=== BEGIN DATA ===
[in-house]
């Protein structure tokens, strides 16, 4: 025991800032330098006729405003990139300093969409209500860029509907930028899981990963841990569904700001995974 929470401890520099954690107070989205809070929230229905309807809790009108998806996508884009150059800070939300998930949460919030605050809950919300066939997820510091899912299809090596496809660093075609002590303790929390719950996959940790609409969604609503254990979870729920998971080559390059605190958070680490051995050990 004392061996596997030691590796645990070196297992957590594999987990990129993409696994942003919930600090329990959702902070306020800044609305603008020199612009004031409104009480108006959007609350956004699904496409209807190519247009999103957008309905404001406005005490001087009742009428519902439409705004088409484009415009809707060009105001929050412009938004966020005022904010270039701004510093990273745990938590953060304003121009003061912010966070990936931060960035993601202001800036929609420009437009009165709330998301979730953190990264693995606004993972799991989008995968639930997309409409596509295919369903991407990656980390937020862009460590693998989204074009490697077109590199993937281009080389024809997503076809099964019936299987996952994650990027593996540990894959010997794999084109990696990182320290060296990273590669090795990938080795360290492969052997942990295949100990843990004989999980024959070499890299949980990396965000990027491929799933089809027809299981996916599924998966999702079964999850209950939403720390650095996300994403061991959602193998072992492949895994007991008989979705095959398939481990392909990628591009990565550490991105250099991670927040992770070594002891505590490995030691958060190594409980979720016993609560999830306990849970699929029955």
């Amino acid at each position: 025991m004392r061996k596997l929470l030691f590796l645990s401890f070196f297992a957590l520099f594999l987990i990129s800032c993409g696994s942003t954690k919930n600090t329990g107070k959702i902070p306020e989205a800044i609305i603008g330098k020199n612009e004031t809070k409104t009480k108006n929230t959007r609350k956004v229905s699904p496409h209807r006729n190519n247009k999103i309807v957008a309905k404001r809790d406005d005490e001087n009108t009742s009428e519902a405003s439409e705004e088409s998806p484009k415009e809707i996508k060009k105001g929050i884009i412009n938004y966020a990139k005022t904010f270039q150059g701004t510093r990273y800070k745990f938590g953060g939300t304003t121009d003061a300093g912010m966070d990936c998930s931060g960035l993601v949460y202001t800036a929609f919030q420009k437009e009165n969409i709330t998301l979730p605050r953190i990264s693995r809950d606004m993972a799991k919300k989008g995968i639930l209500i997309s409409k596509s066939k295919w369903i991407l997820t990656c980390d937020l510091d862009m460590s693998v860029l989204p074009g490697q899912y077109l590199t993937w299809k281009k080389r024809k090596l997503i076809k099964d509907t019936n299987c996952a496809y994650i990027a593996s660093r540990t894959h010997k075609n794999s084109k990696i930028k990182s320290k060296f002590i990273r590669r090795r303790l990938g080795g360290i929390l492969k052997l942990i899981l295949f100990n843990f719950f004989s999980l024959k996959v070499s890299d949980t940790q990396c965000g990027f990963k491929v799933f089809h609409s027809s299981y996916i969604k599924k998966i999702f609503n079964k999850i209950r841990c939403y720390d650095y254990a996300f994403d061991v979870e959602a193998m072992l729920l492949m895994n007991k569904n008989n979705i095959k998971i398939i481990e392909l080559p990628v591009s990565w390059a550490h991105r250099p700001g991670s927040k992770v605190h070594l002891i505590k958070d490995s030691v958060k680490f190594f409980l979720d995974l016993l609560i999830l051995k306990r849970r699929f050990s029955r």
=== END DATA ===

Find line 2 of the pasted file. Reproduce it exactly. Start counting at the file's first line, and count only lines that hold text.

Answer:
């Protein structure tokens, strides 16, 4: 025991800032330098006729405003990139300093969409209500860029509907930028899981990963841990569904700001995974 929470401890520099954690107070989205809070929230229905309807809790009108998806996508884009150059800070939300998930949460919030605050809950919300066939997820510091899912299809090596496809660093075609002590303790929390719950996959940790609409969604609503254990979870729920998971080559390059605190958070680490051995050990 004392061996596997030691590796645990070196297992957590594999987990990129993409696994942003919930600090329990959702902070306020800044609305603008020199612009004031409104009480108006959007609350956004699904496409209807190519247009999103957008309905404001406005005490001087009742009428519902439409705004088409484009415009809707060009105001929050412009938004966020005022904010270039701004510093990273745990938590953060304003121009003061912010966070990936931060960035993601202001800036929609420009437009009165709330998301979730953190990264693995606004993972799991989008995968639930997309409409596509295919369903991407990656980390937020862009460590693998989204074009490697077109590199993937281009080389024809997503076809099964019936299987996952994650990027593996540990894959010997794999084109990696990182320290060296990273590669090795990938080795360290492969052997942990295949100990843990004989999980024959070499890299949980990396965000990027491929799933089809027809299981996916599924998966999702079964999850209950939403720390650095996300994403061991959602193998072992492949895994007991008989979705095959398939481990392909990628591009990565550490991105250099991670927040992770070594002891505590490995030691958060190594409980979720016993609560999830306990849970699929029955």